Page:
Last Friday, NHL Commissioner Gary Bettman was deposed in a private hearing in New York as part of the substantive legal action regarding the league’s mishandling of head injuries. The lawsuit is on behalf of at least 60 former players who sustained concussions during their pro hockey careers. This list includes some names that might ring a bell to casual hockey fans, such as Bernie Nicholls, Gary Leeman, Dave Christian and Mike Peluso. This group contends that the NHL didn’t do enough to communicate the risks of concussions to its players and protect them from the effects of head injuries throughout or following their playing days. The litigation comes on the heels of a multi-million dollar settlement awarded to over five thousand retired National Football League (NFL) players who brought forth a similar lawsuit a few years back.
Some sportswriters, including Allan Muir of Sports Illustrated, have suggested that Bettman’s deposition should be made public (a decision that rests in the hands of Judge Susan Nelson, who is presiding over the case). Muir argues that Bettman’s unfiltered comments on the concussion issue might constitute the most significant hockey story of the year, and, yet, the public may never know the contents of this meeting.
Muir is also right to point out, however, that Bettman’s testimony, even if it ever sees the light of day, will likely not provide the “smoking gun” the players and public might be looking for. Muir writes that Bettman, an experienced, Ivy League-trained legal mind, was probably not intimidated by the deposition environment and likely did not stray from the carefully-crafted legalese that has served as the NHL’s company line on the concussion issue.
In the face of mounting scientific evidence outlining the links of repetitive head trauma to serious long-term physical and mental health challenges, Bettman and the NHL’s executive have remained resolute in downplaying the connections between pro hockey, concussions and degenerative brain disease. Despite the all-too-frequent moments of tragedy associated with the league – including the deaths of Derek Boogaard, Wade Belak, Rick Rypien and, most recently, Steve Montador – and the heartfelt pleas from current players to address the concussion problem, Bettman has issued fierce denials regarding the league’s culpability in the growing number of current and former players experiencing the damaging effects of concussions.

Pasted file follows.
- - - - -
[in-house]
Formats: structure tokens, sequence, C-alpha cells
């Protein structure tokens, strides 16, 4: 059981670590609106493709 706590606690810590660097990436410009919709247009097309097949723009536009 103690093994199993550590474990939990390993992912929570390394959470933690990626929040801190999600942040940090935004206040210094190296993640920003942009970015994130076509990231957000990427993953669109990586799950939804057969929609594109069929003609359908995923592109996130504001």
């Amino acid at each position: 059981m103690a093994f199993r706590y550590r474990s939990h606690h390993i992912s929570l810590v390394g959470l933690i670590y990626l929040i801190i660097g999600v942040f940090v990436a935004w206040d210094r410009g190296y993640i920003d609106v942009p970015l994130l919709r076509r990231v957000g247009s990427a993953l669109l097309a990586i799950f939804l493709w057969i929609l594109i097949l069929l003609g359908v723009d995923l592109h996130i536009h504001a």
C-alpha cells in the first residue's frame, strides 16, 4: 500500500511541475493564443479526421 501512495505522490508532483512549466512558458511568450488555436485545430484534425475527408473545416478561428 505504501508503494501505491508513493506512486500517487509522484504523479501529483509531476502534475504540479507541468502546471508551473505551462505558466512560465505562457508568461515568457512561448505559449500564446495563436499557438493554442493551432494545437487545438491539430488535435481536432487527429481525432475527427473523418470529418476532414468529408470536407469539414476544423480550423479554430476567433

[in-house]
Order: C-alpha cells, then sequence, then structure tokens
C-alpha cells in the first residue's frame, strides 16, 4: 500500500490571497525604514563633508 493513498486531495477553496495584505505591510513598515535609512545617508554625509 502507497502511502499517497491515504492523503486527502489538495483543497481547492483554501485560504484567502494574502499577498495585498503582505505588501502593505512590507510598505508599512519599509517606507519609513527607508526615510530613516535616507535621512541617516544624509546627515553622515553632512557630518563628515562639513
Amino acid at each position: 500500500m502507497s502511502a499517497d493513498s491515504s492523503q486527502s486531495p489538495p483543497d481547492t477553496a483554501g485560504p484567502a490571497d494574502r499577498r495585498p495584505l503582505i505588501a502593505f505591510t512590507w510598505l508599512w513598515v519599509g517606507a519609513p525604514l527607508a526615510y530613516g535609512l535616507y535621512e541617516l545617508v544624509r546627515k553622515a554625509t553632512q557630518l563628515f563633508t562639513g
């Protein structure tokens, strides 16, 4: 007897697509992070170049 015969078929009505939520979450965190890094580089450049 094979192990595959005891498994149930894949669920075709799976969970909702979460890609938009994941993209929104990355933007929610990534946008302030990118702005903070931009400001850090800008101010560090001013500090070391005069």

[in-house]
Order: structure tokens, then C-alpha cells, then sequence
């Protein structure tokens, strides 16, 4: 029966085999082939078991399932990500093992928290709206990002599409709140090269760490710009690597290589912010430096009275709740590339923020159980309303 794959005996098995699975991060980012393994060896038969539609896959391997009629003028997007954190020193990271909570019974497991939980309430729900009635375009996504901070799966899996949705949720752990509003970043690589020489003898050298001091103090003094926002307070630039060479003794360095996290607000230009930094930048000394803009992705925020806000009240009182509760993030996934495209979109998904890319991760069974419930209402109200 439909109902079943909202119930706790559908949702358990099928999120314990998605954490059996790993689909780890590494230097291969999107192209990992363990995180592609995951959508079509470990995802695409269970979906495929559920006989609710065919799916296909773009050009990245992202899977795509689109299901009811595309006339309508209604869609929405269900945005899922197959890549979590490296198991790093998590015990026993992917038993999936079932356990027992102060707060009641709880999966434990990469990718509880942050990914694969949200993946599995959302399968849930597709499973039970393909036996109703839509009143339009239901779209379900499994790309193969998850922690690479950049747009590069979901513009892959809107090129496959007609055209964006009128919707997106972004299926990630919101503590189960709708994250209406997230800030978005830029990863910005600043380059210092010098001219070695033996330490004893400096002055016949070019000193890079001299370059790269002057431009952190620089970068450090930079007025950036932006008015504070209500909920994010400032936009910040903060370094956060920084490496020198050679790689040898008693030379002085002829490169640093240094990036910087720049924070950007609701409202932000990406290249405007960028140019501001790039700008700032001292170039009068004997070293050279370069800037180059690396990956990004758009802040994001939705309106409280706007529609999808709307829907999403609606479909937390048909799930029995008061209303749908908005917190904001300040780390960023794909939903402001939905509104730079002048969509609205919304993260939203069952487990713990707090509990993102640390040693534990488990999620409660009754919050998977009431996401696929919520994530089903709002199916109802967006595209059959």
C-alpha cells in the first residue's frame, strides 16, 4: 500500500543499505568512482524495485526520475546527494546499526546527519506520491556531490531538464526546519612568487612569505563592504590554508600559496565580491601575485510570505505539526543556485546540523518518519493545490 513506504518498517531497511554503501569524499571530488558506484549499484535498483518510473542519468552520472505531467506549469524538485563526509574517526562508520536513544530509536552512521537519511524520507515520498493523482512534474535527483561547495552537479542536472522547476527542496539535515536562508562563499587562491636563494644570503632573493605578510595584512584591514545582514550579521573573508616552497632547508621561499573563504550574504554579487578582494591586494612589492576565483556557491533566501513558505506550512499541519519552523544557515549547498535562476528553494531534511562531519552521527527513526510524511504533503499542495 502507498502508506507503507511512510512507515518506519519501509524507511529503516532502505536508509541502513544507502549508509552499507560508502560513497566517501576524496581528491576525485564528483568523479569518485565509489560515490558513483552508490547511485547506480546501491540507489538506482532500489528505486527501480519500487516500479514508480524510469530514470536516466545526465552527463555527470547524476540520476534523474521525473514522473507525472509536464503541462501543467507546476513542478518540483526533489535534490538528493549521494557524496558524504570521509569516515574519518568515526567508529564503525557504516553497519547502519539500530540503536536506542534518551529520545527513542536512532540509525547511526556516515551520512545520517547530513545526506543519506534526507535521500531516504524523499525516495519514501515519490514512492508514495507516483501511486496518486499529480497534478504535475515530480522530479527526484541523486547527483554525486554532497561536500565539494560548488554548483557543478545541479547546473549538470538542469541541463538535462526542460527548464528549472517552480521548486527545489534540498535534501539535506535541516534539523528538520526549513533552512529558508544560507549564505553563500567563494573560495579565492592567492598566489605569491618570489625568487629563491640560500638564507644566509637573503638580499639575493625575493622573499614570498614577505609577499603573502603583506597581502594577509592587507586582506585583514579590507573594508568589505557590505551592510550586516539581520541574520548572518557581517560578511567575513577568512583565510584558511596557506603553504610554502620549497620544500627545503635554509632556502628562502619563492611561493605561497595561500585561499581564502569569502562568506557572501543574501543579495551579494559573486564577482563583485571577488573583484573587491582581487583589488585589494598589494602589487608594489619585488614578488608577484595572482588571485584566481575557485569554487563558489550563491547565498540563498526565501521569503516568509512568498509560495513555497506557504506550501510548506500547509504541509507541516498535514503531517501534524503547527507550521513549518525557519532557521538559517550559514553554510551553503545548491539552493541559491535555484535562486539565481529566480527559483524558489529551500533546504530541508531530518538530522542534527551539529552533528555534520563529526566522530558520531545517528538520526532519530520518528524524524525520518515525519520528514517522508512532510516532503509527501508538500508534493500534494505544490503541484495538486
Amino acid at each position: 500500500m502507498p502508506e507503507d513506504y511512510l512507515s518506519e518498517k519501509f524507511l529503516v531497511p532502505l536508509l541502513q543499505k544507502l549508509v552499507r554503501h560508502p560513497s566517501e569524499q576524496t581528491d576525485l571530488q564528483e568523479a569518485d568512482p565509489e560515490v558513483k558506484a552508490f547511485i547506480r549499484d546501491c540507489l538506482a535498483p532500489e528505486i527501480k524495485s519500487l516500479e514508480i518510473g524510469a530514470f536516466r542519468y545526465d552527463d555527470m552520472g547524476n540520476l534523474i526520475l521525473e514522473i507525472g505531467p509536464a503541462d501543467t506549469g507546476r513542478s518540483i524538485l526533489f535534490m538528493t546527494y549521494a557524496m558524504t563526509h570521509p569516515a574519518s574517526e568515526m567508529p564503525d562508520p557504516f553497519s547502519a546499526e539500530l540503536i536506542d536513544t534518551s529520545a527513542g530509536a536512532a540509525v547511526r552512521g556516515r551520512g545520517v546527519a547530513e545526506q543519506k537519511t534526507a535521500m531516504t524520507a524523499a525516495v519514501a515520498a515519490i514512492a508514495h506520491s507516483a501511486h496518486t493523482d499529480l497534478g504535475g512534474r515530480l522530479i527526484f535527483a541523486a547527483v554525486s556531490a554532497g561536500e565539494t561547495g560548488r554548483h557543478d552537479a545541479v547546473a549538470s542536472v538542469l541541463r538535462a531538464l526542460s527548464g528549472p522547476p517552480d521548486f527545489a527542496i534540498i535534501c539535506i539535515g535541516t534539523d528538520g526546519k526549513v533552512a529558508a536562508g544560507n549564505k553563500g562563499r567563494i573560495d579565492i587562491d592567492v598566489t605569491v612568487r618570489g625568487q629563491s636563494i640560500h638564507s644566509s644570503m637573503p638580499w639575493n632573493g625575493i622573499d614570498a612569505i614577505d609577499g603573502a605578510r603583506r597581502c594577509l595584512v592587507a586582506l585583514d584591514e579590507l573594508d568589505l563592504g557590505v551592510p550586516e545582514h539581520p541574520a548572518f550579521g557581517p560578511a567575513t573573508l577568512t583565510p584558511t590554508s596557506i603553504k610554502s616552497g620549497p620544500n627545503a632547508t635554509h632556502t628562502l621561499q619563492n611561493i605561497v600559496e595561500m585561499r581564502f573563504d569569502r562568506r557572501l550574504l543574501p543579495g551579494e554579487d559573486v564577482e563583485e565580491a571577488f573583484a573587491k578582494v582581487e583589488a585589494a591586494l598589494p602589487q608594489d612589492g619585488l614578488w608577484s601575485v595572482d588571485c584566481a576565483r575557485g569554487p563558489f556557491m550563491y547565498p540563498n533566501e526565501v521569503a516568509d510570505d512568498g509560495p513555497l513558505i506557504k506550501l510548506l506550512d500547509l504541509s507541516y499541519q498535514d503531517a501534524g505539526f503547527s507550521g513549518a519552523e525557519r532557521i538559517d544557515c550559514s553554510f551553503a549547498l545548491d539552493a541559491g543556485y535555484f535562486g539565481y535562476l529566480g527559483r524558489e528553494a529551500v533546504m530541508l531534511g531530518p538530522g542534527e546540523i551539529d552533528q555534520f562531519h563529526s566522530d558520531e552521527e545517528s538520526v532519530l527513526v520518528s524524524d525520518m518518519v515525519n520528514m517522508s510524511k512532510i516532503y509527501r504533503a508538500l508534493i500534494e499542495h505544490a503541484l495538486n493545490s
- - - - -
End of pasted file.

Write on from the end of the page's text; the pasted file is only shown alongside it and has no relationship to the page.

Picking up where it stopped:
When Bettman met with the media in Chicago during this year’s Stanley Cup playoffs (mere weeks after Montador’s death), he repeated the NHL’s longstanding defense against cries that the league come clean regarding the link between hockey and brain injury. He declared, “From a medical science perspective, there is no evidence yet that one necessarily leads to the other.” The commissioner continued, “I know there are a lot of theories, but if you ask people who study it, they will tell you there is no statistical correlation that can definitely make that connection.” Bettman’s language here is telling: there is no “evidence yet that one necessarily leads to the other” and “no statistical correlation that can definitively make that connection.” The NHL’s position is made clear through Bettman’s comments. The league must wait for indisputable scientific proof that hockey causes brain damage before it can make an informed decision about how it should best address the concussion problem.
Yet the subtext beneath this piece of public relations wizardry is just as important to decipher as what Bettman actually says. Bettman is also appealing to the moral justification behind the NHL’s inaction on the concussion issue. Put simply, if we currently don’t know enough to establish definitive proof of hockey’s connection to concussions, then the league can be excused from any responsibility (legal or otherwise) for the wellbeing of its players and the long-term health of their brains. The league can’t be accused of inadequately communicating the risks of concussions to its players when there is still so much we don’t know about the effects of professional hockey on the brain.